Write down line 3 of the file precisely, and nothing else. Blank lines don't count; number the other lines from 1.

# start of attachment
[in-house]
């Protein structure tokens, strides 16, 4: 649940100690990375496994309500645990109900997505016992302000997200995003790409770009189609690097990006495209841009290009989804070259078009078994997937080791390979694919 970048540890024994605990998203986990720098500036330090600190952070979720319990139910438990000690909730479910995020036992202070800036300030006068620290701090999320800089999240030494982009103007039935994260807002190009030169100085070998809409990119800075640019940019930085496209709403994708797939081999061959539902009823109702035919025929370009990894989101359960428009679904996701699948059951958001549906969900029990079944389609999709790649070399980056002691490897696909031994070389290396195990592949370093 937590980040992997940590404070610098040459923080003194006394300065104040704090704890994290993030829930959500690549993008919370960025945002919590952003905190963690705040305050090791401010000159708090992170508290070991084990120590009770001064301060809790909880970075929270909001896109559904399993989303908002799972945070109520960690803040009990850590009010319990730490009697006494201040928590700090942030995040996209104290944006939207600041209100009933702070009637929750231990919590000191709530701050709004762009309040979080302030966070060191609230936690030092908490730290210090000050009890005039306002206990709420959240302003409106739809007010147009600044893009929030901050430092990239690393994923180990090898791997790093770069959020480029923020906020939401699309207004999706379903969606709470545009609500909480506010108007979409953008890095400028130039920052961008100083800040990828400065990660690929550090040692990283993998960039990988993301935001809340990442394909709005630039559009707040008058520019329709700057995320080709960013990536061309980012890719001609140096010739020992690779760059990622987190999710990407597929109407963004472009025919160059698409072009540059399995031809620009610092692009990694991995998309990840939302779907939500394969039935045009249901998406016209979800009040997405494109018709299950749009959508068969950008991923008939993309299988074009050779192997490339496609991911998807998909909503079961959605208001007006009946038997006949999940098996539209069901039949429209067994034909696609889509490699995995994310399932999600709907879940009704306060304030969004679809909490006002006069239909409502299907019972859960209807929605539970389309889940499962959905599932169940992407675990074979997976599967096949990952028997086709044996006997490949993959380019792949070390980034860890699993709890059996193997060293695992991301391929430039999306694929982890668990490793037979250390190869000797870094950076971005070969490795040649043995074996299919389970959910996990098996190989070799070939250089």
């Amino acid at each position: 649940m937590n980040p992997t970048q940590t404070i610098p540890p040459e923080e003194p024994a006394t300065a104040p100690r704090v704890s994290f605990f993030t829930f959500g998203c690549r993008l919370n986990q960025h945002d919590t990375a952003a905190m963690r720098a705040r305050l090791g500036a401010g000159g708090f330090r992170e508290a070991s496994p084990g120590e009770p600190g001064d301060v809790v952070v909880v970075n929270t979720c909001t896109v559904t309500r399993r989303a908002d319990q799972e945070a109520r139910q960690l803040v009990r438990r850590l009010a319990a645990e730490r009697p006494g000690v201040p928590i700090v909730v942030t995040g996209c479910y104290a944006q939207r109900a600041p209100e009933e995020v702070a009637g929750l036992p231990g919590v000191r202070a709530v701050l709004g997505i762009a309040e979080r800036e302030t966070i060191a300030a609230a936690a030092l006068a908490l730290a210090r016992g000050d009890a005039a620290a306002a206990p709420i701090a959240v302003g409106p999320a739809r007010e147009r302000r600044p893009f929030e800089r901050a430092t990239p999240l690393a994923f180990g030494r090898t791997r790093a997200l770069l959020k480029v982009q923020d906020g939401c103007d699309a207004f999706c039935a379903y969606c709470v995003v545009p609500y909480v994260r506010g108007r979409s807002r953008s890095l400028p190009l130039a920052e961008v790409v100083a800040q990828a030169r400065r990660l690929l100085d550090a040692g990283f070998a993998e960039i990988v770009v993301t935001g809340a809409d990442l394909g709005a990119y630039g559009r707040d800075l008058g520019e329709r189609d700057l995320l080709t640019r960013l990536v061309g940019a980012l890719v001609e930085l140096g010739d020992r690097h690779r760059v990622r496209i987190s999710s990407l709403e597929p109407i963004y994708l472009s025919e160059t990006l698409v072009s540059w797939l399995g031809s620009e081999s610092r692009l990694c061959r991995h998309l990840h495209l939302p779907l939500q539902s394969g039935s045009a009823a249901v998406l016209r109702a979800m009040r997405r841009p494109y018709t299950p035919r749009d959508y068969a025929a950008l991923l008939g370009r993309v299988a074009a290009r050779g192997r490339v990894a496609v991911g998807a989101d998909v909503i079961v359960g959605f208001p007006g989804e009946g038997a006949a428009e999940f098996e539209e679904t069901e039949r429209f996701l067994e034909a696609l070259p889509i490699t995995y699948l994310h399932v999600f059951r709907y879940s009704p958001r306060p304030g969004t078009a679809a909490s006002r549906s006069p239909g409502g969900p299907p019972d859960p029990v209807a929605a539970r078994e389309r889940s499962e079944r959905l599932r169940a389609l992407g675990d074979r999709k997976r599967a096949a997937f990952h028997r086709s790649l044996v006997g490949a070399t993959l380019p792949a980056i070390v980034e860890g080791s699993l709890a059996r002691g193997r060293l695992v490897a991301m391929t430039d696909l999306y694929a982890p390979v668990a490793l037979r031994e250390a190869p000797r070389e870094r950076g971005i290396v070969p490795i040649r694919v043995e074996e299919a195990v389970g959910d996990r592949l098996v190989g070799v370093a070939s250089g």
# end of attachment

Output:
């Amino acid at each position: 649940m937590n980040p992997t970048q940590t404070i610098p540890p040459e923080e003194p024994a006394t300065a104040p100690r704090v704890s994290f605990f993030t829930f959500g998203c690549r993008l919370n986990q960025h945002d919590t990375a952003a905190m963690r720098a705040r305050l090791g500036a401010g000159g708090f330090r992170e508290a070991s496994p084990g120590e009770p600190g001064d301060v809790v952070v909880v970075n929270t979720c909001t896109v559904t309500r399993r989303a908002d319990q799972e945070a109520r139910q960690l803040v009990r438990r850590l009010a319990a645990e730490r009697p006494g000690v201040p928590i700090v909730v942030t995040g996209c479910y104290a944006q939207r109900a600041p209100e009933e995020v702070a009637g929750l036992p231990g919590v000191r202070a709530v701050l709004g997505i762009a309040e979080r800036e302030t966070i060191a300030a609230a936690a030092l006068a908490l730290a210090r016992g000050d009890a005039a620290a306002a206990p709420i701090a959240v302003g409106p999320a739809r007010e147009r302000r600044p893009f929030e800089r901050a430092t990239p999240l690393a994923f180990g030494r090898t791997r790093a997200l770069l959020k480029v982009q923020d906020g939401c103007d699309a207004f999706c039935a379903y969606c709470v995003v545009p609500y909480v994260r506010g108007r979409s807002r953008s890095l400028p190009l130039a920052e961008v790409v100083a800040q990828a030169r400065r990660l690929l100085d550090a040692g990283f070998a993998e960039i990988v770009v993301t935001g809340a809409d990442l394909g709005a990119y630039g559009r707040d800075l008058g520019e329709r189609d700057l995320l080709t640019r960013l990536v061309g940019a980012l890719v001609e930085l140096g010739d020992r690097h690779r760059v990622r496209i987190s999710s990407l709403e597929p109407i963004y994708l472009s025919e160059t990006l698409v072009s540059w797939l399995g031809s620009e081999s610092r692009l990694c061959r991995h998309l990840h495209l939302p779907l939500q539902s394969g039935s045009a009823a249901v998406l016209r109702a979800m009040r997405r841009p494109y018709t299950p035919r749009d959508y068969a025929a950008l991923l008939g370009r993309v299988a074009a290009r050779g192997r490339v990894a496609v991911g998807a989101d998909v909503i079961v359960g959605f208001p007006g989804e009946g038997a006949a428009e999940f098996e539209e679904t069901e039949r429209f996701l067994e034909a696609l070259p889509i490699t995995y699948l994310h399932v999600f059951r709907y879940s009704p958001r306060p304030g969004t078009a679809a909490s006002r549906s006069p239909g409502g969900p299907p019972d859960p029990v209807a929605a539970r078994e389309r889940s499962e079944r959905l599932r169940a389609l992407g675990d074979r999709k997976r599967a096949a997937f990952h028997r086709s790649l044996v006997g490949a070399t993959l380019p792949a980056i070390v980034e860890g080791s699993l709890a059996r002691g193997r060293l695992v490897a991301m391929t430039d696909l999306y694929a982890p390979v668990a490793l037979r031994e250390a190869p000797r070389e870094r950076g971005i290396v070969p490795i040649r694919v043995e074996e299919a195990v389970g959910d996990r592949l098996v190989g070799v370093a070939s250089g």